The Office of Rail and Road (ORR) today reports in its interim review that Hitachi’s Class 800 and 385 series trains were affected by stress corrosion and fatigue cracks, resulting in a significant number of Class 800 trains being withdrawn from service in May. The trains have since performed as specified, largely due to a swift and collaborative response by industry. However, the report demonstrates the importance of understanding and predicting failure modes and the continued need for high-level strategic direction to guide advanced materials research, development and innovation. You can read more about this in the recent Royce landscaping exercise which examined the impact of degradation on key infrastructure, and set out key recommendations.
The regulator commended the rapid industry response and subsequent work to safely reintroduce trains to service. Stress corrosion cracking occurs when susceptible materials are exposed to a specific corrosive substance while subject to stress.
ORR’s report found that once the cracks were identified, the industry worked collaboratively to swiftly withdraw the trains and then to establish a suitable process for assessing which trains were able to return to service.
The regulator’s interim report finds that since being put back into service, trains have performed as specified, with no unsafe conditions or harm arising from the cracking.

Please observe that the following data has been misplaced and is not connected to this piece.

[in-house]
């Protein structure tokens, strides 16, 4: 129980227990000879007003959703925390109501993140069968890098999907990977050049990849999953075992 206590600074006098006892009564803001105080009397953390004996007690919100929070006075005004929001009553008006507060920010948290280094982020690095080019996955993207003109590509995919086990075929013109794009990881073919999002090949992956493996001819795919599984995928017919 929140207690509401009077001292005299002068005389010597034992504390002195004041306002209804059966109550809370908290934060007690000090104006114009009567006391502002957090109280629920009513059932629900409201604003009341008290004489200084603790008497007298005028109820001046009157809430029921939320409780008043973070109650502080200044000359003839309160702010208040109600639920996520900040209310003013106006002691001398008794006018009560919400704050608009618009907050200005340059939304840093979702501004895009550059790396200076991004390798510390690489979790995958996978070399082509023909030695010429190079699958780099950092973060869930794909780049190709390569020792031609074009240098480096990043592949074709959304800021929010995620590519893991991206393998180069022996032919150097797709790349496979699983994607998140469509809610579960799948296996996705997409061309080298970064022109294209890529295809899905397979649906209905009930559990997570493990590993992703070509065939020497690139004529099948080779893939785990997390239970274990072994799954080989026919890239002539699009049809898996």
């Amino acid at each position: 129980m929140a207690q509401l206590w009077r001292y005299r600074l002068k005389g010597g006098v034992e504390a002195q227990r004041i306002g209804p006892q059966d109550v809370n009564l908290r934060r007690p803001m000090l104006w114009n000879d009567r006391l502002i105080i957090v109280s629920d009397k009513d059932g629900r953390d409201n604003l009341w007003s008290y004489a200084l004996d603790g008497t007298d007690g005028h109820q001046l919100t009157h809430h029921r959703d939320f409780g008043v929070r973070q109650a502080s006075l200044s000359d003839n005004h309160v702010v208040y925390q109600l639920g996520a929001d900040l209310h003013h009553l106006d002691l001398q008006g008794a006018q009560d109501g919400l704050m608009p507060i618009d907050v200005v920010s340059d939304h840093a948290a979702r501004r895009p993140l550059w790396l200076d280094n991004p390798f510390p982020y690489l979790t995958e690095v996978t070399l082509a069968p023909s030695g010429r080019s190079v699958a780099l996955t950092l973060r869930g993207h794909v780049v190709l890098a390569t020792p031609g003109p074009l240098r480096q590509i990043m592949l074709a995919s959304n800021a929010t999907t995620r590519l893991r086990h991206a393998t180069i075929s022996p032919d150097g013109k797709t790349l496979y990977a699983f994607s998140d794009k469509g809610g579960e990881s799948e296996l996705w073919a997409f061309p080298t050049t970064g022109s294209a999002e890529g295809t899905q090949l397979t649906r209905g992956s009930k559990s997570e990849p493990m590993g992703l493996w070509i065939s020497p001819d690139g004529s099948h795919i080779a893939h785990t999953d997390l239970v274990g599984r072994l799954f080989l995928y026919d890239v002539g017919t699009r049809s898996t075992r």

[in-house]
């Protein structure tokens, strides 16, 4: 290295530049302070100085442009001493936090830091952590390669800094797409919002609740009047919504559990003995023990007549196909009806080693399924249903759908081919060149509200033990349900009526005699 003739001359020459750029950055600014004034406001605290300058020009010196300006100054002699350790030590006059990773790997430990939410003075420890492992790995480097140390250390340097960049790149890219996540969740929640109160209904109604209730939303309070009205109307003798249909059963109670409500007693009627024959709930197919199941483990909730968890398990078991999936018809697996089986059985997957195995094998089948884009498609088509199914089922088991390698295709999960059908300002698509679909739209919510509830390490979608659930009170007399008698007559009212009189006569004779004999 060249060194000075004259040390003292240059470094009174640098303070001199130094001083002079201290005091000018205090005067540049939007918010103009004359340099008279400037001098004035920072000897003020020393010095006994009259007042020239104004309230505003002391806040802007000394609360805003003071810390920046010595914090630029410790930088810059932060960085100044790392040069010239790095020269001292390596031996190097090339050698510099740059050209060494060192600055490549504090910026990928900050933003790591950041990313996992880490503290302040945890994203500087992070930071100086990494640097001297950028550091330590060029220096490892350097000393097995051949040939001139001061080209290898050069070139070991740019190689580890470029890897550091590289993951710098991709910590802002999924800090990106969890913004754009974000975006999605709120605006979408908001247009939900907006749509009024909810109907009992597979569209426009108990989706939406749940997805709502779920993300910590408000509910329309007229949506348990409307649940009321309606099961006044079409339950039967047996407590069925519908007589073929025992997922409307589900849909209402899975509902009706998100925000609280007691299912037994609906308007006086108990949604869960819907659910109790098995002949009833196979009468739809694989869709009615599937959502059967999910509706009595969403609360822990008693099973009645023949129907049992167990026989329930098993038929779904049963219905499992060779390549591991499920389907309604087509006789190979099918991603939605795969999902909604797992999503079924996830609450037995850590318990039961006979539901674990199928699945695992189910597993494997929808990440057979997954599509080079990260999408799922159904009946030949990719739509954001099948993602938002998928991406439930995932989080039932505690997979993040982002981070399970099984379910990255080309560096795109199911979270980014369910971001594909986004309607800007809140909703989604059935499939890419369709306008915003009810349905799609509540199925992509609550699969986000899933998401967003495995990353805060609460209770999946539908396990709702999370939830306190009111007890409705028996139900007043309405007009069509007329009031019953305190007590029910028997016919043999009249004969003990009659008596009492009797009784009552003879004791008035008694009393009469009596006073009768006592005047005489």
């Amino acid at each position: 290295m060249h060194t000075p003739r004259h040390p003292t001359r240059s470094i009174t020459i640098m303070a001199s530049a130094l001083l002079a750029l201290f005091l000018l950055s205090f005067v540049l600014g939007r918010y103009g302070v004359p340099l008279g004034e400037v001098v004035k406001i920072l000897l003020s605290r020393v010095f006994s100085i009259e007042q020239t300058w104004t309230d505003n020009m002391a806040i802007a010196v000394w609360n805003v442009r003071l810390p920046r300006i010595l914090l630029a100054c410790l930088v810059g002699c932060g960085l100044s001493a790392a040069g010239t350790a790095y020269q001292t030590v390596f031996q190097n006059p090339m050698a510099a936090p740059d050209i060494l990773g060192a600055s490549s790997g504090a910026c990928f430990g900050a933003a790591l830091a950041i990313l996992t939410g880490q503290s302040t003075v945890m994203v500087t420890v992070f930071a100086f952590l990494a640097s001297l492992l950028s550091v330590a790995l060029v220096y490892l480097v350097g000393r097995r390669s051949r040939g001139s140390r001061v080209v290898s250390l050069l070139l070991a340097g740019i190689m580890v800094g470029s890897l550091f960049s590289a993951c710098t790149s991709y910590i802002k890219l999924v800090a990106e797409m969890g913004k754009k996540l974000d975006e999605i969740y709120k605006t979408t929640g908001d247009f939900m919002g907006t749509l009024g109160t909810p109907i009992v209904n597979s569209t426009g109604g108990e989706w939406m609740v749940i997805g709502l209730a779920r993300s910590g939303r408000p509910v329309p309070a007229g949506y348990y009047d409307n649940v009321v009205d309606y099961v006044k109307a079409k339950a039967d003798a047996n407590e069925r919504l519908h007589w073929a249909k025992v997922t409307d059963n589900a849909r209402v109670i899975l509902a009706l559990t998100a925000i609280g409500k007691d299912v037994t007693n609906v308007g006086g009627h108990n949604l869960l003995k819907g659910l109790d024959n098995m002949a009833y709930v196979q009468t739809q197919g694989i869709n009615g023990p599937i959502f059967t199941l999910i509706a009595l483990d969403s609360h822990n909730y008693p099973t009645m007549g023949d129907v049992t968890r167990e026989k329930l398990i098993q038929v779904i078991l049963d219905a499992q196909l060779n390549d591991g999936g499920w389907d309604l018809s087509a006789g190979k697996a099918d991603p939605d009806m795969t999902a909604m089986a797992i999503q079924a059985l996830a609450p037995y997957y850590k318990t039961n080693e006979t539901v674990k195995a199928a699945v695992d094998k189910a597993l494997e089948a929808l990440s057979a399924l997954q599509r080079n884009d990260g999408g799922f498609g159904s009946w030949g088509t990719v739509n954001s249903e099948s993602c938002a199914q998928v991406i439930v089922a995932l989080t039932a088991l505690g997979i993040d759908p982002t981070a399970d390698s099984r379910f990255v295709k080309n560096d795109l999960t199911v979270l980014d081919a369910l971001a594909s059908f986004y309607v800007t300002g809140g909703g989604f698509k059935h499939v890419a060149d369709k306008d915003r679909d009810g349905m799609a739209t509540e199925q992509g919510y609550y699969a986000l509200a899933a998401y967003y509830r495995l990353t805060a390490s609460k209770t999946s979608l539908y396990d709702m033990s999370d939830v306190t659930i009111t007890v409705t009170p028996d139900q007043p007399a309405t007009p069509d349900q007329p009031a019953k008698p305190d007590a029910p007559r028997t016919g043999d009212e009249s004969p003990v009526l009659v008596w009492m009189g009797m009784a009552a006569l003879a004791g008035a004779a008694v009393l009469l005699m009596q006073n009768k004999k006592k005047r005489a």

ORR continues to work with Hitachi and the industry and expects to publish a final report in December 2021.
HM Chief Inspector of Railways at ORR Ian Prosser CBE said:
“Our interim findings confirm the cracking in the yaw damper and lifting plate are a result of fatigue and stress corrosion cracking – and that Hitachi made the sensible decision to withdraw all trains.
Since then, the majority of trains have been put back into service with no unsafe conditions and no harm arising from the cracking.
I welcome the good collaboration that has taken place since this issue arose. We are continuing to work with all parties to determine the root cause and will publish our final report in December.”
ORR’s final report will establish the root cause of the cracking and will review Hitachi’s plan for long term fleet recovery and management and identify any areas for improvement for the industry.